5 IT spend trends to watch – CIO Dive

Enterprise technology felt the jolt of COVID-19, bringing priority tasks to the top and accelerating trends underway prior to disruption.

The pivot to remote work and the financial pressures in the pandemic made value the keyword for enterprise technology, altering how executives gauge return on investment. After crisis mode subsided, shrinking budgets needed to stretch further.

Tech spend is "so important for business continuity and business operations that they've become a mission-critical part of the budget" even in the context of future financial downturns, said Robin Peto, director of research strategy at Spiceworks Ziff Davis.

Certain areas, such as software and emerging technologies, will contract in the coming year, giving way to a sharper focus on cloud and software that directly enables productivity, according to Spiceworks Ziff Davis 2021 State of IT report, released last week.

Emerging technology spend is set to contract year over year, according to the report. Though adoption rates are set to rise compared to 2019, data from Spiceworks Ziff Davis shows investments in emerging technologies will contract next year.

"It's telling me that companies are taking a step back from experimentation and maybe some of the more emerging technologies," Peto said. IT leaders' reliance on computing, serverless computing and VR will take "a bit of a step back to free up the funds so they can invest in the core."

One example of the slowdown is IT automation. In 2020's report, 70% of surveyed leaders said they either implemented IT automation or planned to implement it in the next two years. For 2021, just 61% can say the same.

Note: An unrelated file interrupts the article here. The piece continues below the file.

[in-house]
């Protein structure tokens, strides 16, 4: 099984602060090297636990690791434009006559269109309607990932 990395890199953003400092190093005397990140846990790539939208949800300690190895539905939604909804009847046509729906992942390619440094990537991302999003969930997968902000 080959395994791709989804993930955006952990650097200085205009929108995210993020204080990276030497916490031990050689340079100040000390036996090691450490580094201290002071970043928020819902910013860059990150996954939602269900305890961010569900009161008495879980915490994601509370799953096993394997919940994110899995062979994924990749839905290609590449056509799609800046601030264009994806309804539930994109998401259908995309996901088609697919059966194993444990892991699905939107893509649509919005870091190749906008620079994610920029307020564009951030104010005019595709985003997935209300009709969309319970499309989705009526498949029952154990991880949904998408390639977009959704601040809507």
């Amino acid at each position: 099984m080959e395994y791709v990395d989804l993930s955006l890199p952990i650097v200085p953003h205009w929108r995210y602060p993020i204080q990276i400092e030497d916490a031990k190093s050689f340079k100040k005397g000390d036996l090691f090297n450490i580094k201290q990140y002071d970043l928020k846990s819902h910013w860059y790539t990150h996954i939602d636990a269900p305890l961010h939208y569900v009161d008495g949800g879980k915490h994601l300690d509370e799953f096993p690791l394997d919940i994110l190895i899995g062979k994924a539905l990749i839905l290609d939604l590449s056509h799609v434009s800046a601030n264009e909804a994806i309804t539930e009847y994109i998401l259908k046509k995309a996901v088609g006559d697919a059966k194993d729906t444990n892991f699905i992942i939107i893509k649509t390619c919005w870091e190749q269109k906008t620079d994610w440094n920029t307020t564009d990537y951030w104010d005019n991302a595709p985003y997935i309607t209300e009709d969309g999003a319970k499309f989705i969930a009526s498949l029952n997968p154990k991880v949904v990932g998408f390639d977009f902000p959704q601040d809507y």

By contrast, pockets of emerging tech are withstanding the downturn. Large organizations are set to triple existing RPA portfolios, according to Gartner. Nine in 10 large organizations will deploy some form of RPA by 2022, according to the firm's projections.

As IT spend forecasts for 2020 retreat, cloud arises as a priority with CIOs seeking more agility in operations, Gartner found.

Roberto Torres / CIO Dive, with data from Spiceworks Ziff Davis

Artificial intelligence will similarly contract next year. The percentage of leaders who say their companies currently implemented or plan to implement AI fell from 42% in 2020 to 33% in 2021, according to Spiceworks. Among those companies that plan AI implementation, the top use cases for the technology are data analytics, machine learning and automation.

Eight in 10 businesses expect their tech budgets for 2021 to remain stagnant or increase, with impacts of the coronavirus pandemic driving more than one-third of budget growth for 2021.

Forecasting for 2022 remains a challenge amid disruption and financial uncertainty but based on the changes projected for next year companies are expected to "continue down the path of cloud migration," shifting additional workloads to the cloud and devoting resources to security, Peto said.